The wave of popular uprisings that swept the Arab world were as unexpected as they were cataclysmic. Long-reigning rulers fell, others teeter on the brink, and the region is forever changed.
The Arab Spring started with a death: in early January, protesters took to the streets of Tunisia in solidarity with a young fruit vendor who, despairing of the brutal system under which he lived, set himself on fire.
It was a death that gave life to a movement that was to alter the course of the Middle East and North Africa.
For decades, political life in the region was stagnant. Nominal republics were the realm of a wealthy few, with kingly aspirations to see their sons carry on the business of state. It seemed nothing would change, but then it all did all at once.
The revolt against tyranny, simmering for years, reached a breaking point. For many, there was no turning back.
"One of the scenes that we've seen in many of the Arab Spring countries, first in Tunisia, then in Egypt, then in Libya and Syria are these images, usually of young men, who are willing to die for ideals of freedom, for notions of rights in front of security officials with guns in city after city and this new courage to stand up to abuse we have seen, really is what has fueled the Arab Spring," noted Heba Morayef of Human Rights Watch.
The protesters learned from each other, for to a large extent, they were fighting the same thing. The very nature of leaderships that were so repressive proved to be their mutual undoing.
"They all had the same system - a military, intelligence, police state - like in Tunisia, like in Egypt, like in Yemen, like in Syria, like in Libya, the same system, so it is catching," noted Said Sadek of American University in Cairo. "Once you have something affecting the domino, the whole dominoes is affected."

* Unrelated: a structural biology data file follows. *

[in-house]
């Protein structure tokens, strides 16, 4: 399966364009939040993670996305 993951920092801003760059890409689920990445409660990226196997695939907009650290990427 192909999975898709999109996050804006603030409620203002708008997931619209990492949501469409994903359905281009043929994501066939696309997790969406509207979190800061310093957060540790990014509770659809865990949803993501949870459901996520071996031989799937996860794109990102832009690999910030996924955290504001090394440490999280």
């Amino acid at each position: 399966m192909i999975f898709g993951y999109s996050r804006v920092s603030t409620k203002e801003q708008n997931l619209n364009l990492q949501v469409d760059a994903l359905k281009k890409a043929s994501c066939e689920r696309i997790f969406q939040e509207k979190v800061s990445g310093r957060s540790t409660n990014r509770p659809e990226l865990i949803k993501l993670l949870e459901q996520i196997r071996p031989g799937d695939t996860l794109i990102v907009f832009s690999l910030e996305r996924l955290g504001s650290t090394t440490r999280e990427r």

The uprisings changed not only the rulers of these states, but unsettled long-standing alliances.
"It's brought in this sort of sense of unpredictability about the Middle East which seemed to be such a stable region: authoritarian rulers would hand on power to their children in many cases and where the international community could rely upon having certain friends in the region who would guarantee stability. I think those understandings of the Middle East have been broken," Morayef explained.
The jury is still out on whether the protests will bring the hoped for transition to representative governments. Some see the rise of Islamist parties in Tunisia and Egypt as a threat to a democratic transition.
And for others in the region, the struggle continues.
But one thing is certain, these fearless young people have become a constituency, one every new Arab leader from now on must deal with.